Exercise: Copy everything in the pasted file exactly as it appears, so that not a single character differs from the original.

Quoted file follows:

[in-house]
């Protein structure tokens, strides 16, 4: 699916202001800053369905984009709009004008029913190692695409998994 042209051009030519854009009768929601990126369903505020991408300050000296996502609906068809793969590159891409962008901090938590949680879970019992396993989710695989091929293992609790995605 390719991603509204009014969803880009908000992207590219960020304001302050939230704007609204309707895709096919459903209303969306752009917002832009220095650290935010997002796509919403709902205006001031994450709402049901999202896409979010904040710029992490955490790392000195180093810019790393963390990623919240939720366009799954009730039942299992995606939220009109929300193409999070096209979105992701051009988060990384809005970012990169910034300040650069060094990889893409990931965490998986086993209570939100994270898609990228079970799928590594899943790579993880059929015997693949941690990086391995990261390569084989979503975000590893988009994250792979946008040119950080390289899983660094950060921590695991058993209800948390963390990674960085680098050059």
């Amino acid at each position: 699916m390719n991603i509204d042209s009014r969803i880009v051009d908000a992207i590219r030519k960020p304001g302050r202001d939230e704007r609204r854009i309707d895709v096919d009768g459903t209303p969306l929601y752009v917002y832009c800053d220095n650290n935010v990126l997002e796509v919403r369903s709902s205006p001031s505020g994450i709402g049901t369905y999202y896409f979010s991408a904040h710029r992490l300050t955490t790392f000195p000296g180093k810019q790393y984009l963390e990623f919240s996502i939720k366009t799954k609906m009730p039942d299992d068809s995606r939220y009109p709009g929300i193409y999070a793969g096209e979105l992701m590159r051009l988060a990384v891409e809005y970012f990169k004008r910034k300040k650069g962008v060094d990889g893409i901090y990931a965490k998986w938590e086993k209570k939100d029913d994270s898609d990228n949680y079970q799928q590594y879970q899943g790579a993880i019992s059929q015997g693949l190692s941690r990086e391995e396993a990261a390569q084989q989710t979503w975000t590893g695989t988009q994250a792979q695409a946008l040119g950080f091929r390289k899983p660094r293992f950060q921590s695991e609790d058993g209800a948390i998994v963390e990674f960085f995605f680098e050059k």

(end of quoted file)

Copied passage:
[in-house]
């Protein structure tokens, strides 16, 4: 699916202001800053369905984009709009004008029913190692695409998994 042209051009030519854009009768929601990126369903505020991408300050000296996502609906068809793969590159891409962008901090938590949680879970019992396993989710695989091929293992609790995605 390719991603509204009014969803880009908000992207590219960020304001302050939230704007609204309707895709096919459903209303969306752009917002832009220095650290935010997002796509919403709902205006001031994450709402049901999202896409979010904040710029992490955490790392000195180093810019790393963390990623919240939720366009799954009730039942299992995606939220009109929300193409999070096209979105992701051009988060990384809005970012990169910034300040650069060094990889893409990931965490998986086993209570939100994270898609990228079970799928590594899943790579993880059929015997693949941690990086391995990261390569084989979503975000590893988009994250792979946008040119950080390289899983660094950060921590695991058993209800948390963390990674960085680098050059």
């Amino acid at each position: 699916m390719n991603i509204d042209s009014r969803i880009v051009d908000a992207i590219r030519k960020p304001g302050r202001d939230e704007r609204r854009i309707d895709v096919d009768g459903t209303p969306l929601y752009v917002y832009c800053d220095n650290n935010v990126l997002e796509v919403r369903s709902s205006p001031s505020g994450i709402g049901t369905y999202y896409f979010s991408a904040h710029r992490l300050t955490t790392f000195p000296g180093k810019q790393y984009l963390e990623f919240s996502i939720k366009t799954k609906m009730p039942d299992d068809s995606r939220y009109p709009g929300i193409y999070a793969g096209e979105l992701m590159r051009l988060a990384v891409e809005y970012f990169k004008r910034k300040k650069g962008v060094d990889g893409i901090y990931a965490k998986w938590e086993k209570k939100d029913d994270s898609d990228n949680y079970q799928q590594y879970q899943g790579a993880i019992s059929q015997g693949l190692s941690r990086e391995e396993a990261a390569q084989q989710t979503w975000t590893g695989t988009q994250a792979q695409a946008l040119g950080f091929r390289k899983p660094r293992f950060q921590s695991e609790d058993g209800a948390i998994v963390e990674f960085f995605f680098e050059k």